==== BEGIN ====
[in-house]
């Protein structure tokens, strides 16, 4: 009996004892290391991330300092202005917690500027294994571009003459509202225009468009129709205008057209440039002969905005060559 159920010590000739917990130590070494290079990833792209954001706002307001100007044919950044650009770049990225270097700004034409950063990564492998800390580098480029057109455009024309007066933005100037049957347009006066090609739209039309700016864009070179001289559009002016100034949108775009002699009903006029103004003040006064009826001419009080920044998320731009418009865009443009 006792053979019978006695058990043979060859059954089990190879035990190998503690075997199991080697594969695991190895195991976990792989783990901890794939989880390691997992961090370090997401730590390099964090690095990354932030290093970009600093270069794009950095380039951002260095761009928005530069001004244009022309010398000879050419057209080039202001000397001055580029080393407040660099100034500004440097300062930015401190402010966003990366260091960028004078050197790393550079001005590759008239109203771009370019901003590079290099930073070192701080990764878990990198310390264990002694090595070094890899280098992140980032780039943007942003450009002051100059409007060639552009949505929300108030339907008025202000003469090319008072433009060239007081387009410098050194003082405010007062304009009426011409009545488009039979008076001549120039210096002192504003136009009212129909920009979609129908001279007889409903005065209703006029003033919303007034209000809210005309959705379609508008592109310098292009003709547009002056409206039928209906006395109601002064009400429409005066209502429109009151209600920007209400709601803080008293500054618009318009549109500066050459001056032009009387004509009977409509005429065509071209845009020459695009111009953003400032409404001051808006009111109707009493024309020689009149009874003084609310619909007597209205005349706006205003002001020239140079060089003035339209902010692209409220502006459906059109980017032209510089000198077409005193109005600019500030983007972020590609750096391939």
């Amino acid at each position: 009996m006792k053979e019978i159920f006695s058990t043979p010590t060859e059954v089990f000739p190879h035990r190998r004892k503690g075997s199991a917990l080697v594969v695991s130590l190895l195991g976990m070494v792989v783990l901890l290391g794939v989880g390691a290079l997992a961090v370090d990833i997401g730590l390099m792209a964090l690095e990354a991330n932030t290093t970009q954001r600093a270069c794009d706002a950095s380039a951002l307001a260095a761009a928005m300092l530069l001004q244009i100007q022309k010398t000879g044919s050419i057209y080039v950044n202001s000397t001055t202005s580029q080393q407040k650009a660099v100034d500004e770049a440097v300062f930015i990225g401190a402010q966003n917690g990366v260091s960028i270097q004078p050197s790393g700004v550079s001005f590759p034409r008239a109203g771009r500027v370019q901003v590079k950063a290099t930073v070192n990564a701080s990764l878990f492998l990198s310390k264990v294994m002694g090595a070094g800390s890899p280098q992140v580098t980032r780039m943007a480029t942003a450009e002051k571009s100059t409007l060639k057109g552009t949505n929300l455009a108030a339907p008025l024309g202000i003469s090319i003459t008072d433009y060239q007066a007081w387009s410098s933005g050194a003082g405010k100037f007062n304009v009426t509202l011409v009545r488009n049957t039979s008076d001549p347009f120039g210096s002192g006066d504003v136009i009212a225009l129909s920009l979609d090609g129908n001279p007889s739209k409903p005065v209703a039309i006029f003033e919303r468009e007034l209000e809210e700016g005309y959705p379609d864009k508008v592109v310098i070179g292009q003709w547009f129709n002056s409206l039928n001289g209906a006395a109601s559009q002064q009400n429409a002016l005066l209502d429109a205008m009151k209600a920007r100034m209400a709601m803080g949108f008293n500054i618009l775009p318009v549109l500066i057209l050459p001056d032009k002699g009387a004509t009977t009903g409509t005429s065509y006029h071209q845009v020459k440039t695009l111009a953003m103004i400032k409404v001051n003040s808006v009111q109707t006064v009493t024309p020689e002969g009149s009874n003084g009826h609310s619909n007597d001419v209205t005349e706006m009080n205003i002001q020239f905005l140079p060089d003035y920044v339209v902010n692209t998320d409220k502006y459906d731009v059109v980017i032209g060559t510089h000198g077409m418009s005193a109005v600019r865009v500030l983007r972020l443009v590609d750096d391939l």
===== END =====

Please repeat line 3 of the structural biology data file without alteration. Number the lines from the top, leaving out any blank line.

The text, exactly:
């Amino acid at each position: 009996m006792k053979e019978i159920f006695s058990t043979p010590t060859e059954v089990f000739p190879h035990r190998r004892k503690g075997s199991a917990l080697v594969v695991s130590l190895l195991g976990m070494v792989v783990l901890l290391g794939v989880g390691a290079l997992a961090v370090d990833i997401g730590l390099m792209a964090l690095e990354a991330n932030t290093t970009q954001r600093a270069c794009d706002a950095s380039a951002l307001a260095a761009a928005m300092l530069l001004q244009i100007q022309k010398t000879g044919s050419i057209y080039v950044n202001s000397t001055t202005s580029q080393q407040k650009a660099v100034d500004e770049a440097v300062f930015i990225g401190a402010q966003n917690g990366v260091s960028i270097q004078p050197s790393g700004v550079s001005f590759p034409r008239a109203g771009r500027v370019q901003v590079k950063a290099t930073v070192n990564a701080s990764l878990f492998l990198s310390k264990v294994m002694g090595a070094g800390s890899p280098q992140v580098t980032r780039m943007a480029t942003a450009e002051k571009s100059t409007l060639k057109g552009t949505n929300l455009a108030a339907p008025l024309g202000i003469s090319i003459t008072d433009y060239q007066a007081w387009s410098s933005g050194a003082g405010k100037f007062n304009v009426t509202l011409v009545r488009n049957t039979s008076d001549p347009f120039g210096s002192g006066d504003v136009i009212a225009l129909s920009l979609d090609g129908n001279p007889s739209k409903p005065v209703a039309i006029f003033e919303r468009e007034l209000e809210e700016g005309y959705p379609d864009k508008v592109v310098i070179g292009q003709w547009f129709n002056s409206l039928n001289g209906a006395a109601s559009q002064q009400n429409a002016l005066l209502d429109a205008m009151k209600a920007r100034m209400a709601m803080g949108f008293n500054i618009l775009p318009v549109l500066i057209l050459p001056d032009k002699g009387a004509t009977t009903g409509t005429s065509y006029h071209q845009v020459k440039t695009l111009a953003m103004i400032k409404v001051n003040s808006v009111q109707t006064v009493t024309p020689e002969g009149s009874n003084g009826h609310s619909n007597d001419v209205t005349e706006m009080n205003i002001q020239f905005l140079p060089d003035y920044v339209v902010n692209t998320d409220k502006y459906d731009v059109v980017i032209g060559t510089h000198g077409m418009s005193a109005v600019r865009v500030l983007r972020l443009v590609d750096d391939l």